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Hiking Happenings July 2004

Walkabout with Rory Tyler:

Aspen, Utah

No billionaire oil sheiks. No movie moguls. No trophy homes, wives, or sports cars. Unlike Colorado, when you say ‘Aspen’ and ‘Utah’ all you get is trees in the mountains. To some this might seem unglamorous and pedestrian, but for my money being a pedestrian is plenty glamorous, especially when you’re strolling through a shady glade of stately aspen trees on a summer afternoon. If you’re intent on hiking Moab in July, aspen groves certainly rate as one of the more comfortable options and the nearby La Sal Mountains provide ample opportunity.

There is, of course, a sameness to aspen groves anywhere in the west. It doesn’t matter much if you’re in Utah, Colorado, New Mexico, or Wyoming, once you’re in the trees it’s going to look and feel much like any other aspen colony. That’s a good thing. Along with the cool shade, the stately white boles and shimmering green canopy of an aspen grove provide a sense of nobility that few other forests match. It’s as if you were in a giant monument to some Greek god or great person; Nature’s equivalent of the Parthenon or Lincoln Memorial. Simply strolling through the airy esplanade and its knee-deep carpet of lush green might be satisfying enough, but knowing a little bit about this fantastic ecosystem enhances the experience.

Perhaps the most interesting thing about aspens is that each grove is actually a single organism, a clone. When a hillside becomes available for colonization a single tree will send roots and runners across the entire available area. This is why all the trees in one grove are nearly identical in size. They are sisters of an age and acting as a single organism. In the spring, each grove leafs out at a slightly different time than its neighbors. In the fall, each turns color as a unit. As the grove matures and dies, all its members give up the ghost collectively. The largest organism in the world is considered to be an aspen grove in Utah’s Wasatch Mountains.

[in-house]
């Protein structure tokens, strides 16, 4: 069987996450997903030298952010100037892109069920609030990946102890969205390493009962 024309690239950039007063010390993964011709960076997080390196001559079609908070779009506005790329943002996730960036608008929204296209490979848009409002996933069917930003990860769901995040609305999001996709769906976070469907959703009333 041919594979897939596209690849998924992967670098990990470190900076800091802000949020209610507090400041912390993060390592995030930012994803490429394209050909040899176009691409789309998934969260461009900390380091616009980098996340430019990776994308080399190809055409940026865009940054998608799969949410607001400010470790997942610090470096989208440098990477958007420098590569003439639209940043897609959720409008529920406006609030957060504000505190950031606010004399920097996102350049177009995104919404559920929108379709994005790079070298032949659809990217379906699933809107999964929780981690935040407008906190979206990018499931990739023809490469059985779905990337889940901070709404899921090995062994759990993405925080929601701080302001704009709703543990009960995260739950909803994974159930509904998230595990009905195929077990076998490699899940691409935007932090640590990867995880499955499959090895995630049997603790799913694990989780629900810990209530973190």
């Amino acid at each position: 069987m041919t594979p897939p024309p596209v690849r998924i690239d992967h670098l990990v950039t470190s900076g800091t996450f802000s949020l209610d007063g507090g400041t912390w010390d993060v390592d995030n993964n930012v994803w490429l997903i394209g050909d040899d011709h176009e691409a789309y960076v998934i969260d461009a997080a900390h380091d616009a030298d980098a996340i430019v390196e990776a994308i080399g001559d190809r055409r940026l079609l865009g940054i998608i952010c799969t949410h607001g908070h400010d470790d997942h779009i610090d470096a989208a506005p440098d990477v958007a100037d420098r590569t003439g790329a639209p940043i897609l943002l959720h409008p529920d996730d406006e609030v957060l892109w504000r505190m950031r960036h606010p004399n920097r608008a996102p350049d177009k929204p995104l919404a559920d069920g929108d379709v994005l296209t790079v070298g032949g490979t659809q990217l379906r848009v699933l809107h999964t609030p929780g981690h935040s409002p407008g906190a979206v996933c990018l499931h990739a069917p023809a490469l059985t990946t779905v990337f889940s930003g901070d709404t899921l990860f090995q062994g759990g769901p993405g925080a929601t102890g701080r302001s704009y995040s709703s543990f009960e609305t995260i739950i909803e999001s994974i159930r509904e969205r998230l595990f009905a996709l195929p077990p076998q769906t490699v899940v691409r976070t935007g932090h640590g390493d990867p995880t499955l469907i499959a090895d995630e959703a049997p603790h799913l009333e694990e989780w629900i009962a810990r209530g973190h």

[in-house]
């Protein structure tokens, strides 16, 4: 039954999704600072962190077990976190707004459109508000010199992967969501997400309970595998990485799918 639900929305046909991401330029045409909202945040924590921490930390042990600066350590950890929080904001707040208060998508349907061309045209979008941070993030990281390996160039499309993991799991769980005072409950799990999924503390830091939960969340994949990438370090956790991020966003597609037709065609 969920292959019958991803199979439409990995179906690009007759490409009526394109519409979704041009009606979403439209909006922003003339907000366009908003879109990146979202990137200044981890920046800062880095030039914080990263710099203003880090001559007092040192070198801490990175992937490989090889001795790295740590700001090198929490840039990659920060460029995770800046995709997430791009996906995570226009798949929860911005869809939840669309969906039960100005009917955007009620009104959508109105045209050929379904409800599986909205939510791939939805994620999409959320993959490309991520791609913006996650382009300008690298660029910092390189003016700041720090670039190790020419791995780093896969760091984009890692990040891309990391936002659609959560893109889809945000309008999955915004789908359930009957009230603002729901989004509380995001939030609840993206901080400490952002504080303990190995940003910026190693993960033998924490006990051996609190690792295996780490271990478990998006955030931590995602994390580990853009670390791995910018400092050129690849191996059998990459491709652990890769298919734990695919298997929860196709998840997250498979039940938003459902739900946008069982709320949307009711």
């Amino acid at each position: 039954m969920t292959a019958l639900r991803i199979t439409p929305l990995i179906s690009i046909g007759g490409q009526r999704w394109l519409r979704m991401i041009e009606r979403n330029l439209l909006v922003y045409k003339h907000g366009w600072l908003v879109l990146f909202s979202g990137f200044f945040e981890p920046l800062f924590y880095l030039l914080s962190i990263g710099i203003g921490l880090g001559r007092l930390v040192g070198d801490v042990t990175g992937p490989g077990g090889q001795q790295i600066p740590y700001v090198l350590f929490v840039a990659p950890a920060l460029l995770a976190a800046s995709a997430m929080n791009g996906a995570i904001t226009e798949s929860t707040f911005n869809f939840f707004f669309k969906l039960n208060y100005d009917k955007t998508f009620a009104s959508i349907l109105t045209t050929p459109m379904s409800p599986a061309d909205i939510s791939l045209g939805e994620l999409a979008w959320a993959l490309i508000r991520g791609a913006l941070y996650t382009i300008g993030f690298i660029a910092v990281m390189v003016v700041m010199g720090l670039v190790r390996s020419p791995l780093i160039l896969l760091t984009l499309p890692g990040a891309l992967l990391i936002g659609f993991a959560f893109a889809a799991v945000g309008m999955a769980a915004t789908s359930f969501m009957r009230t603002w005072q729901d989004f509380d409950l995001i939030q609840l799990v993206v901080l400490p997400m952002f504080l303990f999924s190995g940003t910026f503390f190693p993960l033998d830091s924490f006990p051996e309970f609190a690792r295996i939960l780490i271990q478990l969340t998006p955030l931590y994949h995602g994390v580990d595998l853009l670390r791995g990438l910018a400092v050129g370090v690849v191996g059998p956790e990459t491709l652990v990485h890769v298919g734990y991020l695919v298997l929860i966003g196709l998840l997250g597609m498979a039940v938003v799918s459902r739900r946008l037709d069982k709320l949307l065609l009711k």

Another interesting aspect to aspens is the scarring on their trunks. The distinctive eye-shaped formations the cover the boles are the result of a self-pruning strategy. As the trees grow and the canopy ascends, each tree cuts off the sap to the lower branches. As those branches atrophy and fall off, they leave these distinctive scars. I’m not usually prone to anthropomorphism, but in an aspen grove it’s almost unavoidable. When I walk among the aspens I frequently get a feeling that the forest is a sentient being, watching me through its aspen eyes. Woo-ooo-oo! Spooky.

Aspen bark is very sensitive and, once scored, it holds the mark for the life of the tree. Elk will eat the bark of the trees, especially during some leaner moments of the winter, leaving vertical score-marks three to six inches long about four or five feet above the ground. A more subtle mark to look for is that of the bear claws. There are a lot of bears, the mostly harmless black variety, in the La Sals. When a bear climbs an aspen its claws sink into the soft bark and you can actually track the bear’s ascent by these distinctive marks.